Kathleen Hammett smiled and her eyes became glassy as she watched her daughter trying to spell out the letters of her name on a piece of paper.
"She's about to turn 4," Hammett said.
breast cancer less than a year later, could watch her girl grow up.
On Sunday, the 40-year-old from Hollywood, Md., will run in the Medtronic Twin Cities Marathon in Minneapolis as one of the 25 Medtronic Global Heroes — runners with implanted medical devices who overcame serious medical conditions.
"Without running," Hammett said, "I don't think I would have come back."
She started by running from one mailbox to another, pushing Clara in a stroller, trying to build up a stamina she had very little of. Hammett had been broken down, pushing through a life that had offered more struggle than hope.
Even before the aerobics teacher had her third daughter, Hammett and her husband, Mike, had felt pain. Their first daughter, Grace, was born without vision because of an arachnoid cyst in her brain. She has full vision now. Ella, the couple's second daughter, came between the losses of two stillborn babies.
But Clara's birth in October 2007 brought the family to its collective knees. While Hammett had started hemorrhaging almost immediately after delivering, doctors hadn't discovered the internal bleeding until three days later.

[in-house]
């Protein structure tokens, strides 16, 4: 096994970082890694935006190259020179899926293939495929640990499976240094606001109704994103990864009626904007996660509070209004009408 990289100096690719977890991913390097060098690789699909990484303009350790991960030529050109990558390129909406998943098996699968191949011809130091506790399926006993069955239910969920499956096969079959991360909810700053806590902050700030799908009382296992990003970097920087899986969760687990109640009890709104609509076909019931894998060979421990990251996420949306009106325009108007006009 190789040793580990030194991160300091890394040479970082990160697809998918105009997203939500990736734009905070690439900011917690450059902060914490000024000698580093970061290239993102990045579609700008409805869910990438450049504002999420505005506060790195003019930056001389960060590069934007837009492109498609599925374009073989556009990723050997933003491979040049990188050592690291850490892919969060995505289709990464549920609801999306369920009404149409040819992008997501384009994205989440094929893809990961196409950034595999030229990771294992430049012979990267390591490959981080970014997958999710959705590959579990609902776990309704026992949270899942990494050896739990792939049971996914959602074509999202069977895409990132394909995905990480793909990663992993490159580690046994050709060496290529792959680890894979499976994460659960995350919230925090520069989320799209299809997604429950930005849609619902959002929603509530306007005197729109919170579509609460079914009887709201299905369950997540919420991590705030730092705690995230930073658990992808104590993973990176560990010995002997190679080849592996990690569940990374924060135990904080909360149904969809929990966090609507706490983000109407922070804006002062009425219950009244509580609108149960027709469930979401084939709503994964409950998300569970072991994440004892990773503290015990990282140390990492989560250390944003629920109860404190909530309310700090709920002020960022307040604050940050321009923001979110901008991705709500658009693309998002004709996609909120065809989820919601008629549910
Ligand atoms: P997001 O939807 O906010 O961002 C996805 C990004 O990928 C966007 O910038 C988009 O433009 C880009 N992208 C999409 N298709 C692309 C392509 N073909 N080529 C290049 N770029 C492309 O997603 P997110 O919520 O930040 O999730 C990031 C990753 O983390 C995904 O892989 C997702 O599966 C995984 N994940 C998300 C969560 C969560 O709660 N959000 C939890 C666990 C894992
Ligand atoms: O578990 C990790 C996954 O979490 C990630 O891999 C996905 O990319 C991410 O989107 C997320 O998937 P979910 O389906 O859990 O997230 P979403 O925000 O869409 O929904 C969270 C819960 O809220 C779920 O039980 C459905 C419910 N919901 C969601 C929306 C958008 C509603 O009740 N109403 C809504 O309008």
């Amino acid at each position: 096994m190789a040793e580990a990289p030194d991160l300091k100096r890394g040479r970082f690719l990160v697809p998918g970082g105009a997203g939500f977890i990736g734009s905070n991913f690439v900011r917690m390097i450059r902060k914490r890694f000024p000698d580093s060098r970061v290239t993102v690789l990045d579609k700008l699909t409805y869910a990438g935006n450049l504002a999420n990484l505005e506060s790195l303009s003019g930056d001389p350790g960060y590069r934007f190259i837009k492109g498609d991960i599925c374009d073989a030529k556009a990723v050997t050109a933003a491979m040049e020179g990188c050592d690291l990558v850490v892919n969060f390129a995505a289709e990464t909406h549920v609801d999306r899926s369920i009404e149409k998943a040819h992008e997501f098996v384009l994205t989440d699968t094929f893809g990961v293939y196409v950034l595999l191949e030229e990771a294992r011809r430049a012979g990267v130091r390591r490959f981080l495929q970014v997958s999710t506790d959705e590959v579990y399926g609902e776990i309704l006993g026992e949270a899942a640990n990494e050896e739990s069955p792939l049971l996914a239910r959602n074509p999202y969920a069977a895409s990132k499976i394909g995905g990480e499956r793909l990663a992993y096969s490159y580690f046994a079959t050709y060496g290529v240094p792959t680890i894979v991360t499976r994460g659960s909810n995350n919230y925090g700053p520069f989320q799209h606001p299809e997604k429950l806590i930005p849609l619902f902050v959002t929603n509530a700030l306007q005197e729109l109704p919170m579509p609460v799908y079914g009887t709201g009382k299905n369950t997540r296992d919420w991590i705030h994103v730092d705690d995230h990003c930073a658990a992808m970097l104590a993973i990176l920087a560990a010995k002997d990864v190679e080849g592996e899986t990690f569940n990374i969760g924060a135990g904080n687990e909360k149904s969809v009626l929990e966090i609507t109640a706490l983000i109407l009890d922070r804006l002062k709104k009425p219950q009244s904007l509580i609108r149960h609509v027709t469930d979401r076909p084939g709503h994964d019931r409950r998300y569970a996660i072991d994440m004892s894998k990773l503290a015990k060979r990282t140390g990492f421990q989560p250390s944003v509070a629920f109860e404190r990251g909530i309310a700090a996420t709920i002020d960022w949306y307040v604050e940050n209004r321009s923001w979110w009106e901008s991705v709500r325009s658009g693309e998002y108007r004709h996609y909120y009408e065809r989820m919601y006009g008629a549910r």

By that time, Hammett had already lost so much blood that her hemoglobin level was three times lower than average. She shouldn't have still been alive, according to doctors. But after successfully going through surgery, she woke up with 57 staples lining the middle of herchest.
Because of the pressure the hemorrhage put on her organs and surrounding nerves, Hammett could no longer control her bladder and was in constant discomfort. For months, she relied on nerve medication and catheters. Then, just seven months after giving birth, Hammett learned she might have breast cancer.
"The kids had nightmares," Hammett said. "That was the worst part of me. For all of us, mortality was a reality."
Within weeks, Hammett had a double mastectomy.
"By comparison and in the grand scheme of things, it really wasn't that bad," Hammett said. "But at that point I was so beat down."
A lifelong fitness instructor, Hammett needed to find a way to get active again. She took it easy, gradually moving from walking to jogging to running. Eight weeks after the surgery, Hammett could run two to three miles. Another eight weeks and she had progressed to eight-to-10 mile jogs four times a week.
But even with her newfound love of running and recovery from breast cancer, Hammett still had her bladder problems and still had to use a catheter to go to the bathroom, even if it meant during one of her runs.
"I've done 10 miles, my bladder starts to hurt and it won't empty," Hammett said. "I'm out climbing in the poison ivy and the leaves, trying to use the catheter and trying not to get an infection. I had to do it three or four times a day."